Channel 4 faces High Court over child vice documentary

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The Independent Online
CHANNEL 4 is preparing for a High Court battle with Nottingham City Council over allegations that it induced youngsters in council care to break the law and fake homelessness and prostitution for a forthcoming documentary. The channel claims the council is engaged in "crude censorship".

The council is seeking an injunction to stop the channel screening sections of the film,Staying Lost, made in Nottingham last year, and to stop the production company, October Films, contacting the children it filmed. The council also wants October Films to hand over or destroy its footage of the children. Channel 4 denies any scenes in the film have been faked and says it will stand by the programme-makers and defend them in court.

The legal action follows a series of scandals last year when television producers were caught faking documentary scenes. Carlton Television was fined pounds 2m in December because a producer faked parts of its programme, The Connection.

Nottingham council first complained about October Films in August when it claimed that it had closed-circuit camera footage of the film-makers giving children blankets so they could pretend to be begging in the city centre. The council also claimed that a 15-year-old girl had been told she would be "working" for the film crew for a year, and that they induced her to pose as a prostitute.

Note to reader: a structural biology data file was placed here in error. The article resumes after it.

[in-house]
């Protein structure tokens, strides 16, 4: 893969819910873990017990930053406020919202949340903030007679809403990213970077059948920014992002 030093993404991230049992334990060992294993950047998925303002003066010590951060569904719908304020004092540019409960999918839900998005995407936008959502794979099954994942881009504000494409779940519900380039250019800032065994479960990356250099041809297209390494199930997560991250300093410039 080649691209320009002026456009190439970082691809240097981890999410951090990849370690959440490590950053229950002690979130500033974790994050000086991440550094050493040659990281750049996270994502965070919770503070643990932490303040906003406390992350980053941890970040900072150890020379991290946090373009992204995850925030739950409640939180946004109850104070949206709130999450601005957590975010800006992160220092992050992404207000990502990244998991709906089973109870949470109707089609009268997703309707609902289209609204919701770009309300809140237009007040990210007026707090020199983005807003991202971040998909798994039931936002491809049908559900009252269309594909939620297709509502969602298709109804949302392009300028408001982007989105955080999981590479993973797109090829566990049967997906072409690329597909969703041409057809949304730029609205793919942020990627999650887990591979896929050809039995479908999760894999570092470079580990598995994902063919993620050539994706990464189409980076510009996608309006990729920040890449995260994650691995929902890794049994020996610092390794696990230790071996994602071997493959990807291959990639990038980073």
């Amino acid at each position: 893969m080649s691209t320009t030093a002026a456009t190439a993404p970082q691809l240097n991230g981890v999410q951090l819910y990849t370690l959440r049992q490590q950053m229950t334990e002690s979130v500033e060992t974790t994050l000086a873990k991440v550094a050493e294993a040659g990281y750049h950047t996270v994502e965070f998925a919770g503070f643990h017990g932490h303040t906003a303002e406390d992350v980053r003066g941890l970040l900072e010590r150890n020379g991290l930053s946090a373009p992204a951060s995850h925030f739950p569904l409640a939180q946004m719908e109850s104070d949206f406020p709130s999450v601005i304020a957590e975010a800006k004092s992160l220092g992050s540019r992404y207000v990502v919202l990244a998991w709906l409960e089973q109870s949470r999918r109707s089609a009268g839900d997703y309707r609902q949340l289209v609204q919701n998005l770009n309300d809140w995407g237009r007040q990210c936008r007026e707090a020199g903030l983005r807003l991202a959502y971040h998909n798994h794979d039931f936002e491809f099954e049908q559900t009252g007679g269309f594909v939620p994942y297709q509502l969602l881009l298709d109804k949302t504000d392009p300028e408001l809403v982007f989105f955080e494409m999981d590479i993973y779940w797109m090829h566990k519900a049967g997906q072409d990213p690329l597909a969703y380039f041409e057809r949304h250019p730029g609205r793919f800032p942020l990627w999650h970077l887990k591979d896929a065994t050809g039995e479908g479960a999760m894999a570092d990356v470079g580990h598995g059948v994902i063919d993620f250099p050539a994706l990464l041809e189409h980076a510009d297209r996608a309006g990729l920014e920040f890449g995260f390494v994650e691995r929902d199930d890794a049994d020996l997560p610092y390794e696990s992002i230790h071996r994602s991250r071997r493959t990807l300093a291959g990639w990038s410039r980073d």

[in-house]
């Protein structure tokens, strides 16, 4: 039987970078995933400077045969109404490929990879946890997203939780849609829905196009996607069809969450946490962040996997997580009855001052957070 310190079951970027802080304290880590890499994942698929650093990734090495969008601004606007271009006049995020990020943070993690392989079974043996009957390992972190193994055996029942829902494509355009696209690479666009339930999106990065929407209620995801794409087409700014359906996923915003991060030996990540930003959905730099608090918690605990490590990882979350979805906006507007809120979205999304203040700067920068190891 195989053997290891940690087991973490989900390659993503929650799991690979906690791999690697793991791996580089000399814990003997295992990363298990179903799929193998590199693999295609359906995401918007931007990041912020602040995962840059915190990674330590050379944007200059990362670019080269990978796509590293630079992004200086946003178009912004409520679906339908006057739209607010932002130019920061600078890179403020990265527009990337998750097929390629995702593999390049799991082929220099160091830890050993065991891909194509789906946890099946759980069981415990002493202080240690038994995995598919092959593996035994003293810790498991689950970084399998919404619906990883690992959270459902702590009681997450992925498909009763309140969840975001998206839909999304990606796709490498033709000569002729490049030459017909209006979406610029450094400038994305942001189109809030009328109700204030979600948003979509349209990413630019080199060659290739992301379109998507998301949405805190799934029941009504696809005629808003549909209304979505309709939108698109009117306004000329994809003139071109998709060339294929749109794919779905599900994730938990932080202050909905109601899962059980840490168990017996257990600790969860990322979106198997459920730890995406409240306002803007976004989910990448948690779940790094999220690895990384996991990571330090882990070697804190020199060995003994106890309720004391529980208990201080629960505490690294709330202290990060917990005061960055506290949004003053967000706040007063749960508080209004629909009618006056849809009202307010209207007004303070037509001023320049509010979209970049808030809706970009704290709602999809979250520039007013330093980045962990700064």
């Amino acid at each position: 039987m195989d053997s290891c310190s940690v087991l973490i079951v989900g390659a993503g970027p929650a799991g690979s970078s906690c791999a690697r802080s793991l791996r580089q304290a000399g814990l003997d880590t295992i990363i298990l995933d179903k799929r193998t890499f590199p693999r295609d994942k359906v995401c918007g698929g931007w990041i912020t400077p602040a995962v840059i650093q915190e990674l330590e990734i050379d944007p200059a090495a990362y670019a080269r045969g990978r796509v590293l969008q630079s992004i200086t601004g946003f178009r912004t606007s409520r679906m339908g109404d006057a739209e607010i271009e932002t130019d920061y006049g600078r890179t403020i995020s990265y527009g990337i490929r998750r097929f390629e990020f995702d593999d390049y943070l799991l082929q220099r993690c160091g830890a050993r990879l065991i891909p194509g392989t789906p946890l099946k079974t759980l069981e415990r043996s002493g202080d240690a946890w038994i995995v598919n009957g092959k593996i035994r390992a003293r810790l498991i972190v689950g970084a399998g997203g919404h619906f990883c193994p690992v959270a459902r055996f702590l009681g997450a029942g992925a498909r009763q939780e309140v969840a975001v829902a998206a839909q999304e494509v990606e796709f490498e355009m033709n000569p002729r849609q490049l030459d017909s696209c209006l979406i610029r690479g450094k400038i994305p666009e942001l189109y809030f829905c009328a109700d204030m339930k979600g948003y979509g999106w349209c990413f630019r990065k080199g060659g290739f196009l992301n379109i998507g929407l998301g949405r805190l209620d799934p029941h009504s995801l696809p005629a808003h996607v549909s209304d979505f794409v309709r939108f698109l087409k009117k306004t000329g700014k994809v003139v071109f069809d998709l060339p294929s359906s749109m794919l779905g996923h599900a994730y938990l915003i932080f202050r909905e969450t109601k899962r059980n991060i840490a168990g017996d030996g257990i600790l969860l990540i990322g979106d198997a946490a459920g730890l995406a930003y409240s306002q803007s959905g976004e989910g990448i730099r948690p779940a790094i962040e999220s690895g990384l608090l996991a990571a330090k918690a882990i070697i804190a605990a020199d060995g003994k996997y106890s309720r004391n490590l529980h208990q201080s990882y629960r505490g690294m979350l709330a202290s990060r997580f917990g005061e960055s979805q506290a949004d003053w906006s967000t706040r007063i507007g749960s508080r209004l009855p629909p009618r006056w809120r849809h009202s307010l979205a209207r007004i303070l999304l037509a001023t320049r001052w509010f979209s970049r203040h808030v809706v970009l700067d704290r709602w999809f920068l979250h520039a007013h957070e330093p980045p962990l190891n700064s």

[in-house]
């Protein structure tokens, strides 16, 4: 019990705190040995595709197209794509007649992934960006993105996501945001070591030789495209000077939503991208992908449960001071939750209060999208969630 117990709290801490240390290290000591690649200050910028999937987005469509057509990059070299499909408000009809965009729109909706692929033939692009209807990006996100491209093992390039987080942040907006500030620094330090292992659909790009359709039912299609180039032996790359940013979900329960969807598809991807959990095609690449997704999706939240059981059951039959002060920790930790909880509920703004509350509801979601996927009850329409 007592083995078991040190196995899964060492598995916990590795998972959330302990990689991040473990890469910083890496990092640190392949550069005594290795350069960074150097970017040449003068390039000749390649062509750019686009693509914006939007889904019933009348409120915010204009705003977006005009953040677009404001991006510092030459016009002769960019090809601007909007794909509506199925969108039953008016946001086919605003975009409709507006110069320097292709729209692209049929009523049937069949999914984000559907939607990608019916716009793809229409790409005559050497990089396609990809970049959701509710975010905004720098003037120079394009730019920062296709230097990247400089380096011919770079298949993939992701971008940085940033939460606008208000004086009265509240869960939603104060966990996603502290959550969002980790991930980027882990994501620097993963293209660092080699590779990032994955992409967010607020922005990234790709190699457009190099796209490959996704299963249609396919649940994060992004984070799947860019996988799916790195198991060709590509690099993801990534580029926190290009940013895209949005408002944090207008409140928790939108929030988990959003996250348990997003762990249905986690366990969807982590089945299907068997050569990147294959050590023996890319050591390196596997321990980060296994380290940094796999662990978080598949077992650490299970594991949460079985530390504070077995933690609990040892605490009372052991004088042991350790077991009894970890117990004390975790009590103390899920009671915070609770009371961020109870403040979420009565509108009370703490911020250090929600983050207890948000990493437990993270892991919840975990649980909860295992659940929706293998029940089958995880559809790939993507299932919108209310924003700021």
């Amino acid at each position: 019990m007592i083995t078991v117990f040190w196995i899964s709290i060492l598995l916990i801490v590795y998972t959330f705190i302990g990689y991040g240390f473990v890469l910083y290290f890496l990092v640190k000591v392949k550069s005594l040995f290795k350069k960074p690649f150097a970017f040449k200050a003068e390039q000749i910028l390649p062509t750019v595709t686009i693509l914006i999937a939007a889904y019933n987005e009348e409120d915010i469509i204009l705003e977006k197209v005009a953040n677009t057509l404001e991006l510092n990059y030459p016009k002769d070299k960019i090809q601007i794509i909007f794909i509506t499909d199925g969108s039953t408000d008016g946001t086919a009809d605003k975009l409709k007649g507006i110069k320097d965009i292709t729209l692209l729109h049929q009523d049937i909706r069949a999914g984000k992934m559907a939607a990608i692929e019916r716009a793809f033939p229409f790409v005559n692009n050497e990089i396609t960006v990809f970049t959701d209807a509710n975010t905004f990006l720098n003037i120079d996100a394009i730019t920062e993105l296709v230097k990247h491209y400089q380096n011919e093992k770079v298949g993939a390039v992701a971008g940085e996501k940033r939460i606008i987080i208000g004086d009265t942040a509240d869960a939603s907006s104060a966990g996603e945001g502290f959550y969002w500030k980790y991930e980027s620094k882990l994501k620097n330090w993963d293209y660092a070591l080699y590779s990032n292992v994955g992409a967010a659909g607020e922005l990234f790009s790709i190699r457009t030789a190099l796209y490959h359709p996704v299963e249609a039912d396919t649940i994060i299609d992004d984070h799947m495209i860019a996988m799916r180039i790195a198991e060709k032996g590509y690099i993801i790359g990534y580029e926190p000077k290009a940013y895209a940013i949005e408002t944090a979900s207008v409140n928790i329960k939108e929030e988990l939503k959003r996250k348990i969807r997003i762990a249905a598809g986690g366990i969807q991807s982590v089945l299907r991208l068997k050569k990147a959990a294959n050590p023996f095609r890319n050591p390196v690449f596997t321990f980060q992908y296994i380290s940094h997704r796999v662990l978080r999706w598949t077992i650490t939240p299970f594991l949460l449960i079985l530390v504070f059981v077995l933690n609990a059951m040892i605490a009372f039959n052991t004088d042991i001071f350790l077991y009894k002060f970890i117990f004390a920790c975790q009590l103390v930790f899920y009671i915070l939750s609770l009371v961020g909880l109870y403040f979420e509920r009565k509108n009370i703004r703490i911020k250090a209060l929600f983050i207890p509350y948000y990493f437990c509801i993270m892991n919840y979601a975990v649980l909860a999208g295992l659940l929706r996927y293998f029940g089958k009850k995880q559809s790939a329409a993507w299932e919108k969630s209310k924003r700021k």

"If October Films will not be persuaded through dialogue that they are interfering with and undermining our efforts to care for and bring up vulnerable children, then we have no choice but to seek the support of the court," said Graham Chapman, the leader of Nottingham City Council, yesterday.

The action was backed by Nottinghamshire Police. Deputy Chief Constable Tom Williamson said: "We received a number of reports into the activities of October Films which have caused us a great deal of concern.

"This would suggest that they ... are not just filming what is occurring but interfering in the care of young people."

Channel 4 has accused Nottingham council of a "crude attempt to stop us showing an important film".

It said: "The public have the right to see this series. Channel 4 will defend robustly any proceedings issued by the council in court."

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